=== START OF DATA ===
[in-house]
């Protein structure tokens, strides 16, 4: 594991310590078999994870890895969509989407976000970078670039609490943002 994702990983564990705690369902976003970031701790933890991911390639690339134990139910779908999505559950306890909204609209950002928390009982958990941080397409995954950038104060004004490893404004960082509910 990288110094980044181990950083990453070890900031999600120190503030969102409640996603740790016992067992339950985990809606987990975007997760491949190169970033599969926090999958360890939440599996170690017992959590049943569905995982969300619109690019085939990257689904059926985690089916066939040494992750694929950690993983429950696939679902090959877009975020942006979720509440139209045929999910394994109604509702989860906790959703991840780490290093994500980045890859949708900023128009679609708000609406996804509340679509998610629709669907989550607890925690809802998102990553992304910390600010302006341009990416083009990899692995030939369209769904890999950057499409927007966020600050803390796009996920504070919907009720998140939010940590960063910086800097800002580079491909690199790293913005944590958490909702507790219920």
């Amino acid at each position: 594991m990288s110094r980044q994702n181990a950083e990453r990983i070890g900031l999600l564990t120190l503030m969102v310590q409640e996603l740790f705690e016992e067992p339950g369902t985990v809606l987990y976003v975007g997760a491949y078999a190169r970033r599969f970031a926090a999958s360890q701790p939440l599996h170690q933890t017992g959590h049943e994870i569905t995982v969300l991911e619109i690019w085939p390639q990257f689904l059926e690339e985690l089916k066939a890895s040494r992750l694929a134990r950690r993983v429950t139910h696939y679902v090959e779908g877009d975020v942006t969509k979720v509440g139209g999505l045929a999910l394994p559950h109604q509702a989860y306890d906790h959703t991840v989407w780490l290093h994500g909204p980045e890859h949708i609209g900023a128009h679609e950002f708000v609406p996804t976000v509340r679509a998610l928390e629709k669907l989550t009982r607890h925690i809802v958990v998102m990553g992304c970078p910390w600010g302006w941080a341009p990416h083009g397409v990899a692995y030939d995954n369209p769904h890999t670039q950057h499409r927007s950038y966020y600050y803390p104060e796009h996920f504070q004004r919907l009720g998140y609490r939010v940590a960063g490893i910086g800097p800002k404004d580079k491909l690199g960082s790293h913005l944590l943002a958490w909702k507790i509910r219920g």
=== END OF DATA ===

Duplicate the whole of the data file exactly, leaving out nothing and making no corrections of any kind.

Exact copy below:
[in-house]
């Protein structure tokens, strides 16, 4: 594991310590078999994870890895969509989407976000970078670039609490943002 994702990983564990705690369902976003970031701790933890991911390639690339134990139910779908999505559950306890909204609209950002928390009982958990941080397409995954950038104060004004490893404004960082509910 990288110094980044181990950083990453070890900031999600120190503030969102409640996603740790016992067992339950985990809606987990975007997760491949190169970033599969926090999958360890939440599996170690017992959590049943569905995982969300619109690019085939990257689904059926985690089916066939040494992750694929950690993983429950696939679902090959877009975020942006979720509440139209045929999910394994109604509702989860906790959703991840780490290093994500980045890859949708900023128009679609708000609406996804509340679509998610629709669907989550607890925690809802998102990553992304910390600010302006341009990416083009990899692995030939369209769904890999950057499409927007966020600050803390796009996920504070919907009720998140939010940590960063910086800097800002580079491909690199790293913005944590958490909702507790219920």
């Amino acid at each position: 594991m990288s110094r980044q994702n181990a950083e990453r990983i070890g900031l999600l564990t120190l503030m969102v310590q409640e996603l740790f705690e016992e067992p339950g369902t985990v809606l987990y976003v975007g997760a491949y078999a190169r970033r599969f970031a926090a999958s360890q701790p939440l599996h170690q933890t017992g959590h049943e994870i569905t995982v969300l991911e619109i690019w085939p390639q990257f689904l059926e690339e985690l089916k066939a890895s040494r992750l694929a134990r950690r993983v429950t139910h696939y679902v090959e779908g877009d975020v942006t969509k979720v509440g139209g999505l045929a999910l394994p559950h109604q509702a989860y306890d906790h959703t991840v989407w780490l290093h994500g909204p980045e890859h949708i609209g900023a128009h679609e950002f708000v609406p996804t976000v509340r679509a998610l928390e629709k669907l989550t009982r607890h925690i809802v958990v998102m990553g992304c970078p910390w600010g302006w941080a341009p990416h083009g397409v990899a692995y030939d995954n369209p769904h890999t670039q950057h499409r927007s950038y966020y600050y803390p104060e796009h996920f504070q004004r919907l009720g998140y609490r939010v940590a960063g490893i910086g800097p800002k404004d580079k491909l690199g960082s790293h913005l944590l943002a958490w909702k507790i509910r219920g």